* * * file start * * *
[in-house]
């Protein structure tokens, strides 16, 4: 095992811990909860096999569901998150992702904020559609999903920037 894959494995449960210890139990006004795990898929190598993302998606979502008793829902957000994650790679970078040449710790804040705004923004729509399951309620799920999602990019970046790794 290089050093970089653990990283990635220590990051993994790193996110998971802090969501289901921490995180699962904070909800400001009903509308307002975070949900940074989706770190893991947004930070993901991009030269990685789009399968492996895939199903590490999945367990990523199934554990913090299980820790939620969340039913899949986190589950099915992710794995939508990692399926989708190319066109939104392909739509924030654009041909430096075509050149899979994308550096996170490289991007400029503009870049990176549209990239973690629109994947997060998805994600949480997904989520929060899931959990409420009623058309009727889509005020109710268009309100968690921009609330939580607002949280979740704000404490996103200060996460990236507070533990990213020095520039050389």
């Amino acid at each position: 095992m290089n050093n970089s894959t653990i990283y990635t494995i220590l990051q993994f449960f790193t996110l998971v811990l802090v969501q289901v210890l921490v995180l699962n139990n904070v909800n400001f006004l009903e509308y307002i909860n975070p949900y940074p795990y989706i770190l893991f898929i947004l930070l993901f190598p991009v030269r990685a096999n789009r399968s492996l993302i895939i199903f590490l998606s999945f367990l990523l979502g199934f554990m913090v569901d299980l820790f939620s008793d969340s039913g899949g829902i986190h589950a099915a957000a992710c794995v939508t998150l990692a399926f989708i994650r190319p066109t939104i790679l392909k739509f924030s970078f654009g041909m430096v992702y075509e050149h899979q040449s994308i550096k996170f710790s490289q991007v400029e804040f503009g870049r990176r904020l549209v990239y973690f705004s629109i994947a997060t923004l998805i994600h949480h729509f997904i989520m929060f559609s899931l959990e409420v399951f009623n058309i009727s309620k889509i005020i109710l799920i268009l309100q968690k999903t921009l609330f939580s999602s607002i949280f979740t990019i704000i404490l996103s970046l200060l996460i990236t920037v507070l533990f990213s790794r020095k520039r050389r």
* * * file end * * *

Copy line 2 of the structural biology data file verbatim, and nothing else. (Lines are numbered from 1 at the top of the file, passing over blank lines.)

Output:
């Protein structure tokens, strides 16, 4: 095992811990909860096999569901998150992702904020559609999903920037 894959494995449960210890139990006004795990898929190598993302998606979502008793829902957000994650790679970078040449710790804040705004923004729509399951309620799920999602990019970046790794 290089050093970089653990990283990635220590990051993994790193996110998971802090969501289901921490995180699962904070909800400001009903509308307002975070949900940074989706770190893991947004930070993901991009030269990685789009399968492996895939199903590490999945367990990523199934554990913090299980820790939620969340039913899949986190589950099915992710794995939508990692399926989708190319066109939104392909739509924030654009041909430096075509050149899979994308550096996170490289991007400029503009870049990176549209990239973690629109994947997060998805994600949480997904989520929060899931959990409420009623058309009727889509005020109710268009309100968690921009609330939580607002949280979740704000404490996103200060996460990236507070533990990213020095520039050389």